The remains of a man that has not been in Ross County since he left there around 70 years ago to fight for his country are coming home to be buried in the Bainbridge Cemetery.
Robert Lee Bray attended Twin Rural High School near Bourneville into the ninth grade then enlisted in the U.S. Army on Nov. 11, 1948 at the age of 17 before shipping out for training just days later, according to Michelle Curren Cornell, historian Indo-Pacific Directorate Defense POW/MIA Accounting Agency.
PFC Robert Lee Bray was reported as missing in action on Thursday, July 20, 1950 in the defense of Taejon, in the Republic of Korea. He was 18 years old. He continued to be listed as missing in action until Dec. 31, 1953. At that time the adjutant general issued Bray a presumptive finding of death and issued him a backdated promotion to the grade of corporal effective May 1, 1953. The adjutant general wrote a letter to Bray’s mother notifying her of those actions on Dec. 31, 1953, according to Cornell.
Bray was born Nov. 6, 1931, in Ross County, the son of the late James Bray and Linda Dale (Hamlin) Ford.
Until recently, Bray was an unidentified casualty of the battle. In August of 2018, the U.S. Department of Defense approved a plan to disinter all 652 Korean War Unknowns from the National Memorial Cemetery of the Pacific. Bray was recently identified by the Department of Defense. The Department of the Army will repatriate Bray with full military honors. He will be laid to rest in the Bainbridge Cemetery on his 88th birthday, Nov. 6, 2019.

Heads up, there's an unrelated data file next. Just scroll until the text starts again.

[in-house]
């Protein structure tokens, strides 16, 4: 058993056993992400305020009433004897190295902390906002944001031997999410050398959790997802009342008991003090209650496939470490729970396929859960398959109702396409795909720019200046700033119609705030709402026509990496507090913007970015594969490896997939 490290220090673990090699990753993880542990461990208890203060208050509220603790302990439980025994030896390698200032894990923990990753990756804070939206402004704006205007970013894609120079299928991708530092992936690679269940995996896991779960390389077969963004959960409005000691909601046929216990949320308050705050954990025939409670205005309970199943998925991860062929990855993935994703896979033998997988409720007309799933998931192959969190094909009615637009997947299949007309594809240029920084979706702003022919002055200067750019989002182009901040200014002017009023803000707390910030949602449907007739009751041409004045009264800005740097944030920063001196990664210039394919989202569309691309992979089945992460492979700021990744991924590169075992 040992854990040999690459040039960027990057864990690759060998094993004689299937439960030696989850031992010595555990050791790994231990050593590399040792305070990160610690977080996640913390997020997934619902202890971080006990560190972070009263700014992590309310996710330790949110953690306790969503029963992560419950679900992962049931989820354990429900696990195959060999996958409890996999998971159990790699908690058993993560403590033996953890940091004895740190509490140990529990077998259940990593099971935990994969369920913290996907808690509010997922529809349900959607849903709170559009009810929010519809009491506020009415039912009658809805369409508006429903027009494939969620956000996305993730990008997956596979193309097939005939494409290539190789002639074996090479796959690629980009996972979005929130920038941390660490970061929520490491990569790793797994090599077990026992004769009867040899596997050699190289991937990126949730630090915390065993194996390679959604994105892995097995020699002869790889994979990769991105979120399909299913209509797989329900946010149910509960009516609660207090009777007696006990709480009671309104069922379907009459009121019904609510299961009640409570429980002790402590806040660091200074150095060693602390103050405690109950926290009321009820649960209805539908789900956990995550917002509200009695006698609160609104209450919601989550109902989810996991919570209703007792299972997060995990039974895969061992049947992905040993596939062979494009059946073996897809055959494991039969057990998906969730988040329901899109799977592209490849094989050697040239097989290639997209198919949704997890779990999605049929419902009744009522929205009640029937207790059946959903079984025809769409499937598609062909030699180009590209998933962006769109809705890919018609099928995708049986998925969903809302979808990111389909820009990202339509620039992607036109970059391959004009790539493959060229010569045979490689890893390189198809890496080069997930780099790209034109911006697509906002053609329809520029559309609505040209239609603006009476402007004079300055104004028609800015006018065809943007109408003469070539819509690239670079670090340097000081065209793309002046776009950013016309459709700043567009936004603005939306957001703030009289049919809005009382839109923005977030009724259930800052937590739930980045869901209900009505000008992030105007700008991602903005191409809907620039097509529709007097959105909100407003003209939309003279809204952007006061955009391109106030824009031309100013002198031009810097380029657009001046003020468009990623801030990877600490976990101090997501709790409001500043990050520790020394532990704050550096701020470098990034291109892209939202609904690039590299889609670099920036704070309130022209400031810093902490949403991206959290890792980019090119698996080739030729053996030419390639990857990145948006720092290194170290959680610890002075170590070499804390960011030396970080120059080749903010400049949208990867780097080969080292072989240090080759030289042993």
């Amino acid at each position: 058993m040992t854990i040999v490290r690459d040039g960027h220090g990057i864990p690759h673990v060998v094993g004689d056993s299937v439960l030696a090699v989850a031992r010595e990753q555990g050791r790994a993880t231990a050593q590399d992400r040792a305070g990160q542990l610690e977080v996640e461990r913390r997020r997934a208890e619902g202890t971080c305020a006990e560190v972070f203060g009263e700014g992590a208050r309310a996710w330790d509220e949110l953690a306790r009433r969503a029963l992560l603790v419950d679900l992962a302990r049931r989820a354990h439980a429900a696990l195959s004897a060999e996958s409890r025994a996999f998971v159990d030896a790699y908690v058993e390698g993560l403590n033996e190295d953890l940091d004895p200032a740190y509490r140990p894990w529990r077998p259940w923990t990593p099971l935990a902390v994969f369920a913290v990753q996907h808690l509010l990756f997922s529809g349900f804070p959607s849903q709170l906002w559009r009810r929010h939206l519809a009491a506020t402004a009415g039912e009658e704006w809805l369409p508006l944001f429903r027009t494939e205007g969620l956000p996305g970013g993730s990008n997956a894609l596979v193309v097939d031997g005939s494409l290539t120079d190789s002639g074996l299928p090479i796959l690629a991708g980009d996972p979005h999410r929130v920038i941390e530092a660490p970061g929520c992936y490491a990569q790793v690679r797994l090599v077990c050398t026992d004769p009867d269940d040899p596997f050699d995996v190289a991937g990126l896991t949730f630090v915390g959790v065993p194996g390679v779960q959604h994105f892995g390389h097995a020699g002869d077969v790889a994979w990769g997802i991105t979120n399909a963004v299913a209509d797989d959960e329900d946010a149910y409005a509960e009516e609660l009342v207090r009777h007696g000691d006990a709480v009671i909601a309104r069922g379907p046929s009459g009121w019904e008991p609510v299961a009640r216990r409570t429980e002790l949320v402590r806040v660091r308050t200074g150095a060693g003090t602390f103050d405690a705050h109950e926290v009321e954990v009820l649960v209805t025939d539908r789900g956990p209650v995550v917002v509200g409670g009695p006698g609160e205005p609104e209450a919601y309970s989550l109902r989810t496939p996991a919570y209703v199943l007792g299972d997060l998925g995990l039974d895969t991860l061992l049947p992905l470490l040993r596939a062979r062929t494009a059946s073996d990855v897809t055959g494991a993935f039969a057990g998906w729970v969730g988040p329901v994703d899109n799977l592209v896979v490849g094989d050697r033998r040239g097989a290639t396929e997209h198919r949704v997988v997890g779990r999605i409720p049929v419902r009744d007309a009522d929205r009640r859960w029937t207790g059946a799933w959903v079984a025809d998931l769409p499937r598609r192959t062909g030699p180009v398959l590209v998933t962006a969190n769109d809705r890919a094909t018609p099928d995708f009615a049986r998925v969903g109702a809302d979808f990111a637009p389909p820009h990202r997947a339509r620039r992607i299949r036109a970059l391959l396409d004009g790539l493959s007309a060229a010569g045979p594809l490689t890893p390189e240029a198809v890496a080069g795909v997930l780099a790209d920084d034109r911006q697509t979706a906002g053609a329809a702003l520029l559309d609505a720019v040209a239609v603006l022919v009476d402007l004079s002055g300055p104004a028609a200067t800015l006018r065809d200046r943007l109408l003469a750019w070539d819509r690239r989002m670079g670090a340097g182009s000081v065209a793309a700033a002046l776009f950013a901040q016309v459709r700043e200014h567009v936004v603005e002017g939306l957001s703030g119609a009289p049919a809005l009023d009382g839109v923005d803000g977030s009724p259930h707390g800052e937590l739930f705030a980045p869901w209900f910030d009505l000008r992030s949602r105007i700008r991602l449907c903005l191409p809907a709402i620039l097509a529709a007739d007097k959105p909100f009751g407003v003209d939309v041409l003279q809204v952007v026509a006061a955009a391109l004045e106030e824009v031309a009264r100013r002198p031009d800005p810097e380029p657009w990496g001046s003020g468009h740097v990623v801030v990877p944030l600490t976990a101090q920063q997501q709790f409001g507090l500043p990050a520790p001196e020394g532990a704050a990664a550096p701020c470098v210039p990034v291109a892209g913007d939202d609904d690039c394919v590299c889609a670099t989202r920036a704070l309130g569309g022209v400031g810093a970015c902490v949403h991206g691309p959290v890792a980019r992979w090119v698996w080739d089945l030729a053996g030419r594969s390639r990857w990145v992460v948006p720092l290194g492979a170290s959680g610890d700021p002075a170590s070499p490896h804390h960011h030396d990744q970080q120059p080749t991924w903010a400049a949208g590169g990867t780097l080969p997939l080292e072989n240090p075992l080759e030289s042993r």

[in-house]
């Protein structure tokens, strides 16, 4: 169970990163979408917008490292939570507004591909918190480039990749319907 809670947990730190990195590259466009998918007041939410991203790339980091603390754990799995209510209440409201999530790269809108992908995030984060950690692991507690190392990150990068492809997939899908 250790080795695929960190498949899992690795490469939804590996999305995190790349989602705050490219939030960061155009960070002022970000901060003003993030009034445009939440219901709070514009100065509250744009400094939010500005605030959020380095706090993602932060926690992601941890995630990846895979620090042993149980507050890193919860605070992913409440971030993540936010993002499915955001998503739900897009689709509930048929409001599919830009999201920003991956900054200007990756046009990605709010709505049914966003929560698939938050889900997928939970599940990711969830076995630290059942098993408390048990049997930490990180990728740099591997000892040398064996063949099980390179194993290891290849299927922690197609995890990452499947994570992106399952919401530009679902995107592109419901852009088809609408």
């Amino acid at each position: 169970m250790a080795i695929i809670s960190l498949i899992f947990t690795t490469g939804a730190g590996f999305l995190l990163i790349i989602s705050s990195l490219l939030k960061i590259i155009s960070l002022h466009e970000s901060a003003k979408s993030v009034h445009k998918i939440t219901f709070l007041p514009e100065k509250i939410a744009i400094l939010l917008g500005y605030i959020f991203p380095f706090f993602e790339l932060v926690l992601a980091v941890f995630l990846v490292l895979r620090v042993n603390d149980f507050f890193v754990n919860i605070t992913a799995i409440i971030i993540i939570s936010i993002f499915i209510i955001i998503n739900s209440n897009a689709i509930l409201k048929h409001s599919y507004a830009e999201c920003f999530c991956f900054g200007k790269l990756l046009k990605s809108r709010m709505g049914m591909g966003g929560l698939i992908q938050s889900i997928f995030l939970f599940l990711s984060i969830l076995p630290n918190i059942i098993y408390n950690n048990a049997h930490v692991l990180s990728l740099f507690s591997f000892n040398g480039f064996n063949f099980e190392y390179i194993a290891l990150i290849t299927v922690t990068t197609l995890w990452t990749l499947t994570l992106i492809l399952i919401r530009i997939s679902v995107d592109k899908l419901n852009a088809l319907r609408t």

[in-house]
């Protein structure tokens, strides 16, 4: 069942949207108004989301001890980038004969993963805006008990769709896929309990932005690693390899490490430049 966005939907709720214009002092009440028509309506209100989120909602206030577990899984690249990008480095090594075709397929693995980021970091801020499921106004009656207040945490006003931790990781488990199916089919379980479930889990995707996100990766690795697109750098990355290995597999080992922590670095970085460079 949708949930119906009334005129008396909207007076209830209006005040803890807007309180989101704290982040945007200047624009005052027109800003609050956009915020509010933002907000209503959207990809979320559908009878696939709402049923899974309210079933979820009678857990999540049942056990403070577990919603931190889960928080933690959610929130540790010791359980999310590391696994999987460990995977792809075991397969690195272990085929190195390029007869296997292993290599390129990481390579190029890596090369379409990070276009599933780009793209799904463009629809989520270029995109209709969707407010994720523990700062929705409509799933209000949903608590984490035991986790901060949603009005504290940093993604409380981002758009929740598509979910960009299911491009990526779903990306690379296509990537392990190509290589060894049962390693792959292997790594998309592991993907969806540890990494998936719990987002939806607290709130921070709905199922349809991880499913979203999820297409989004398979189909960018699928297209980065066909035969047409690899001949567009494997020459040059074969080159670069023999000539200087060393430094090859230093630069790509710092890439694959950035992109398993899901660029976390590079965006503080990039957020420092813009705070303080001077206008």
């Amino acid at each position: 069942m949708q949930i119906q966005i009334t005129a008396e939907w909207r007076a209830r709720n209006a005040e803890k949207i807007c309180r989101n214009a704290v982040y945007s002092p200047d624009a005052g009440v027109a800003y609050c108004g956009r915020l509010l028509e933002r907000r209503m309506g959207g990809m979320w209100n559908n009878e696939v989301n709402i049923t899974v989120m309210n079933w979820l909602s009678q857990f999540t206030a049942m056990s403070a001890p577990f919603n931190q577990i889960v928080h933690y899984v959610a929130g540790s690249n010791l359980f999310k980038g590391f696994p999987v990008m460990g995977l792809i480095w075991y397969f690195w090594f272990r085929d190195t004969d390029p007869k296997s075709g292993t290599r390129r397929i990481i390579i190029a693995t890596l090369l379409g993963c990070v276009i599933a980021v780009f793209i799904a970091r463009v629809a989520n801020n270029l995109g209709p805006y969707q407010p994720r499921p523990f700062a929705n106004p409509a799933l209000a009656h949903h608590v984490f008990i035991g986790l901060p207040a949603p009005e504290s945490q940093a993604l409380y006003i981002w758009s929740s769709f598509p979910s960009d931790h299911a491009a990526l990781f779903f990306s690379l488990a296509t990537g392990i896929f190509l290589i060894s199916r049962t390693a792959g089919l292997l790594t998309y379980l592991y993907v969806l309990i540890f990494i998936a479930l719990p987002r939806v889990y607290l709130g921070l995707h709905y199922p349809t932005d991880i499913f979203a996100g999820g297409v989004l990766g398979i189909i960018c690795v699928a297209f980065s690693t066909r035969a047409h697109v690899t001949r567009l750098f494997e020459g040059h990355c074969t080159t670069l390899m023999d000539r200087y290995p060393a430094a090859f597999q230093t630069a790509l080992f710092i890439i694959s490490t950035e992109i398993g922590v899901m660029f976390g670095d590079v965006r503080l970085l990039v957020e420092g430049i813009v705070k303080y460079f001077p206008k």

A visitation will be held that day from 9 a.m. to 1 p.m. for those who wish to pay respects to Bray at the Smith-Moore-Ebright Funeral Home, Bainbridge. A brief funeral service will be held at the funeral home at 1 p.m, officiated by an Army chaplain. Following the service, Bray’s remains will be transported to the Bainbridge Cemetery where full military honors will be accorded by the United States Army.
Bray’s remains will arrive at John Glenn International Airport on Monday, Nov. 4. The United States Army will be present to present honors. Following honors, Bray will be conveyed by motor escort to the Bainbridge funeral home, with assistance from several law enforcement agencies and the Patriot Guard Riders.
The following comes from information provided by the U.S. Department of Defense:
During the Korean War, Bray served as a private first class in Charlie Company (CCo), 1st Battalion (Bn), 34th Infantry Regiment (INF), 24th Infantry Division (ID). On July 20, 1950, the U.S. Army reported him as missing in action (MIA) during the defense of Taejon, Republic of Korea.
In 1949, the army transferred him into the 34th INF, which was stationed in Japan, occupying Kyushu – the southernmost and third largest in the Japanese chain of home islands.
Sometime thereafter, Regiment command ordered the 3rd Bn to secure a gap and reinforce the 1st Bn, but this mission was unsuccessful and led to a fighting withdrawal to the 3rd Bn’s former position. According to KPA records, the enemy claimed to hold the airfield by 4 a.m. on July 20, 1950. After their success, the KPA advance in this region halted as they waited for other elements of the KPA attack on Taejon to fall into place. All of Bray’s personal records indicate that the U.S. Army reported him MIA on July 20, 1950. In fact, in a July 21, 1951 review that continued his MIA status, the Office of the Adjutant General noted that Bray “was last seen defending the town of Taejon, Korea, at 7 a.m. on July 20, 1950, while the town was being attacked by enemy tanks and infantry.”
Soldiers such as Bray fought for as long as possible at every position, holding the enemy at bay and contributing to the American mission in Korea in several ways. First, they provided time to evacuate R.O.K. refugees fleeing the KPA, and second, they gave UN forces time to gather strength and build an army capable of achieving victory in South Korea.
The Smith-Moore-Ebright Funeral Home in Bainbridge provided the information for this story.
See page 2 inside for Bray’s full obituary.